This convention makes it very easy to switch between a representation of a vector as a coordinate pair and an equivalent representation as a linear combination of basis vectors (which we will look at in more detail later).
The coordinate pair $(4,3)$(4,3) represents the same vector as the sum $4\mathbf{i}+3\mathbf{j}$4i+3j.
Care is needed if the vector under consideration does not have its tail at the origin of the coordinate system. Remember that an arrow translated so that its length and direction do not change, is considered to be the same vector.
The vector represented by the green arrow is clearly the same vector as in the previous diagram. You should look at this diagram carefully to make sure that you understand why the two vectors are the same.
Rewrite the vector $\left(0,9\right)$(0,9) in terms of the unit vectors $i$i and $j$j.
Rewrite the vector $8i$−8i as an ordered pair.
Write the vector on the graph in terms of the unit vectors $i$i and $j$j.
The magnitude of a vector is the size, or length, of a vector. The magnitude of a vector is indicated using absolute value notation. So magnitude of vector $\overrightarrow{AB}$›‹AB is $\left\overrightarrow{AB}\right$›‹AB.
The magnitude of a vector, given the coordinates of the initial and terminal points, can be calculated using the distance formula:
The magnitude of the vector $\overrightarrow{AB}$›‹AB with initial point $A\left(x_1,y_1\right)$A(x1,y1) and terminal point $B\left(x_2,y_2\right)$B(x2,y2) is given by:
$\left\overrightarrow{AB}\right$›‹AB  $=$=  $\sqrt{\left(x_2x_1\right)^2+\left(y_2y_1\right)^2}$√(x2−x1)2+(y2−y1)2 
Consider the vector defined by the directed line segment from $\left(5,3\right)$(−5,3) to $\left(1,5\right)$(1,−5).
Plot the vector.
Find the magnitude of the vector.
The magnitude of vectors in column vector notation or as ordered pairs is given by:
For $\mathbf{u}=\left(a,b\right)=\binom{a}{b}$u=(a,b)=(ab):
$\left\mathbf{u}\right$u  $=$=  $\sqrt{a^2+b^2}$√a2+b2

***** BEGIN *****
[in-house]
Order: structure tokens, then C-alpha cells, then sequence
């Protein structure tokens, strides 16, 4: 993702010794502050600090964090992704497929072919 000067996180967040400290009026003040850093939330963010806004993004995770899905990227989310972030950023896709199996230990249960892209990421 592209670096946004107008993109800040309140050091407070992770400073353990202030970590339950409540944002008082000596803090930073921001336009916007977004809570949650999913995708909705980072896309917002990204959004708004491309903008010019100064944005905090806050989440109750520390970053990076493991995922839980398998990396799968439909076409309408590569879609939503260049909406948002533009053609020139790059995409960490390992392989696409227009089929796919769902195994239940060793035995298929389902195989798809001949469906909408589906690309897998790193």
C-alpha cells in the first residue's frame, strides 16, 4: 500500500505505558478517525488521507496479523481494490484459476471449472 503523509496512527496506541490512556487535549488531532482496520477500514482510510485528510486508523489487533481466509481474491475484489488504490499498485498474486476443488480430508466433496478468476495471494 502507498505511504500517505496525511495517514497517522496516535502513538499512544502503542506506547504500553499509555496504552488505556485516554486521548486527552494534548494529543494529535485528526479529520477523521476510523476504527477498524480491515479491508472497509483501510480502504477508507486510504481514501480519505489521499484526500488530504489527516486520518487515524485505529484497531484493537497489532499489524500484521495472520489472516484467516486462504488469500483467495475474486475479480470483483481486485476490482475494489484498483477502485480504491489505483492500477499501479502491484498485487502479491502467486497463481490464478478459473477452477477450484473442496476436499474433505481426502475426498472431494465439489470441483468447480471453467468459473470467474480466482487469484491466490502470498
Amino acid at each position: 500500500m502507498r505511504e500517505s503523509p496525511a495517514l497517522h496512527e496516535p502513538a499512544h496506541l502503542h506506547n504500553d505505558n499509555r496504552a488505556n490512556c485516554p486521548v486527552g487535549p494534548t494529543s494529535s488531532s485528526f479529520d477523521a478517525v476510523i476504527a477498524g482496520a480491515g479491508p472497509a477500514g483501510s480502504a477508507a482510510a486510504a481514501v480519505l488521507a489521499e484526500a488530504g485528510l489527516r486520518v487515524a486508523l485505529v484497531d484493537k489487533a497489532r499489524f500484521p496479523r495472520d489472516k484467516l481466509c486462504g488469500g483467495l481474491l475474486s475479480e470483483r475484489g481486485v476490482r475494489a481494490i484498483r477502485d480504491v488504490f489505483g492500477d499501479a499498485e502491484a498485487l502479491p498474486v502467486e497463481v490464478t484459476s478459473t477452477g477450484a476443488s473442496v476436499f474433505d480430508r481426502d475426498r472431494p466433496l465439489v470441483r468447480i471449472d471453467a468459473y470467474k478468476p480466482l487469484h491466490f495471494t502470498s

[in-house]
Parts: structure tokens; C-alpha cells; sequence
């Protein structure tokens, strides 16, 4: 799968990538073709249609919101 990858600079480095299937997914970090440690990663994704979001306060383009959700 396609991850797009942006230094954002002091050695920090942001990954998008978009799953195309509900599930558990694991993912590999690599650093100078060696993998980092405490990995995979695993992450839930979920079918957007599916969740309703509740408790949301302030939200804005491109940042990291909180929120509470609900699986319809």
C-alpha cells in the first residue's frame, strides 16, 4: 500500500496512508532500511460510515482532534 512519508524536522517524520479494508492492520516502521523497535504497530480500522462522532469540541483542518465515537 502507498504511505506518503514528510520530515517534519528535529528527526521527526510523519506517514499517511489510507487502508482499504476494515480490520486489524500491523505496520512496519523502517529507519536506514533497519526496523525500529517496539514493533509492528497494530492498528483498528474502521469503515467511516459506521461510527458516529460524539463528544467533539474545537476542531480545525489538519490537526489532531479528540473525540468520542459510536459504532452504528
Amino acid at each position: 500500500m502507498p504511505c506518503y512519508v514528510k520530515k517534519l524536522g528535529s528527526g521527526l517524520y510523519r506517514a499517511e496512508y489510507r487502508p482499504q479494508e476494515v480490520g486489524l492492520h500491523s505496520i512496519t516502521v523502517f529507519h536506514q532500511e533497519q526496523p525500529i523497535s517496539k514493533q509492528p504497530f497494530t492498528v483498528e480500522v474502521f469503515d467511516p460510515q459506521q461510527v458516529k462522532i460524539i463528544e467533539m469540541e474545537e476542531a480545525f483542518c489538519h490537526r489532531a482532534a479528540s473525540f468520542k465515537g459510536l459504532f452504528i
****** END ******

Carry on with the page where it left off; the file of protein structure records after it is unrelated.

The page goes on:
Find the magnitude of the vector
$7$−7  
$0$0 
The magnitude of vectors in component form can be found using:
For $\mathbf{u}=a\mathbf{i}+b\mathbf{j}$u=ai+bj:
$\left\mathbf{u}\right$u  $=$=  $\sqrt{a^2+b^2}$√a2+b2 
Find the magnitude of the vector $12i+16j$12i+16j.
The direction of a vector is defined as the angle a vector makes with the positive direction of the horizontal coordinate axis. The angle is measured anticlockwise from the horizontal axis to the vector.
The direction of a vector, given the coordinates of the initial and terminal points, can be calculated using trigonometry:
The direction of the vector $\overrightarrow{AB}$›‹AB with initial point $A\left(x_1,y_1\right)$A(x1,y1) and terminal point $B\left(x_2,y_2\right)$B(x2,y2) is given by:
$\tan\theta$tanθ  $=$=  $\frac{y_2y_1}{x_2x_1}$y2−y1x2−x1 
The direction of vectors in column vector notation or as ordered pairs is given by:
For $\mathbf{u}=\left(a,b\right)=\binom{a}{b}$u=(a,b)=(ab):
$\tan\theta$tanθ  $=$=  $\frac{b}{a}$ba 
Consider the vector $\left(2\sqrt{3},2\right)$(2√3,2).
Find the magnitude of the vector.
Find the direction of the vector.
Give your answer in degrees.
The magnitude of vectors in component form can be found using:
For $\mathbf{u}=a\mathbf{i}+b\mathbf{j}$u=ai+bj:
$\tan\theta$tanθ  $=$=  $\frac{b}{a}$ba 
Let $U=5i3j$U=5i−3j be a vector.
Find the exact magnitude of the vector $U$U:
Determine the direction angle $\theta$θ of vector $U$U in degrees, where $0^\circ\le\theta<360^\circ$0°≤θ<360°. Give you answer correct to two decimal places.
Use vectors in any form, e.g. (a b), AB, p, ai  bj.
Know and use position vectors and unit vectors.
Find the magnitude of a vector; add and subtract vectors and multiply vectors by scalars.